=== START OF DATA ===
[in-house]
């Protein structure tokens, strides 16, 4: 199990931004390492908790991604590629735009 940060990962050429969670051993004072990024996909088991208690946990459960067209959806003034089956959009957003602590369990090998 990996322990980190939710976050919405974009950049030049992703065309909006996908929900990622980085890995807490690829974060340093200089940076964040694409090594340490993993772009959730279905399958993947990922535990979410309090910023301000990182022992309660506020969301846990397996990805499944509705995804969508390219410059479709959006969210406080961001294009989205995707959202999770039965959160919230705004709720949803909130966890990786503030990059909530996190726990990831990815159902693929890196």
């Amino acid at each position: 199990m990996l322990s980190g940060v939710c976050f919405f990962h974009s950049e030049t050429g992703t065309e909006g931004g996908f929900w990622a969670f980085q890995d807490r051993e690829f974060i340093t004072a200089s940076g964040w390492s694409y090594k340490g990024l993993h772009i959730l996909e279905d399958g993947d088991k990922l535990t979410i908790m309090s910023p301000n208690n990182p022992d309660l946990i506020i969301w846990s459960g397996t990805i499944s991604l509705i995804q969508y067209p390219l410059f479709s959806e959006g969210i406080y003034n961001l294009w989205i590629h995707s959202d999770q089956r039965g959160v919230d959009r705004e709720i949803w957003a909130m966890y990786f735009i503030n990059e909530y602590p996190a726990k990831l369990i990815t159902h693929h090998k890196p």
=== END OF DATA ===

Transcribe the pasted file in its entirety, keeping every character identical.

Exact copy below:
[in-house]
């Protein structure tokens, strides 16, 4: 199990931004390492908790991604590629735009 940060990962050429969670051993004072990024996909088991208690946990459960067209959806003034089956959009957003602590369990090998 990996322990980190939710976050919405974009950049030049992703065309909006996908929900990622980085890995807490690829974060340093200089940076964040694409090594340490993993772009959730279905399958993947990922535990979410309090910023301000990182022992309660506020969301846990397996990805499944509705995804969508390219410059479709959006969210406080961001294009989205995707959202999770039965959160919230705004709720949803909130966890990786503030990059909530996190726990990831990815159902693929890196």
């Amino acid at each position: 199990m990996l322990s980190g940060v939710c976050f919405f990962h974009s950049e030049t050429g992703t065309e909006g931004g996908f929900w990622a969670f980085q890995d807490r051993e690829f974060i340093t004072a200089s940076g964040w390492s694409y090594k340490g990024l993993h772009i959730l996909e279905d399958g993947d088991k990922l535990t979410i908790m309090s910023p301000n208690n990182p022992d309660l946990i506020i969301w846990s459960g397996t990805i499944s991604l509705i995804q969508y067209p390219l410059f479709s959806e959006g969210i406080y003034n961001l294009w989205i590629h995707s959202d999770q089956r039965g959160v919230d959009r705004e709720i949803w957003a909130m966890y990786f735009i503030n990059e909530y602590p996190a726990k990831l369990i990815t159902h693929h090998k890196p």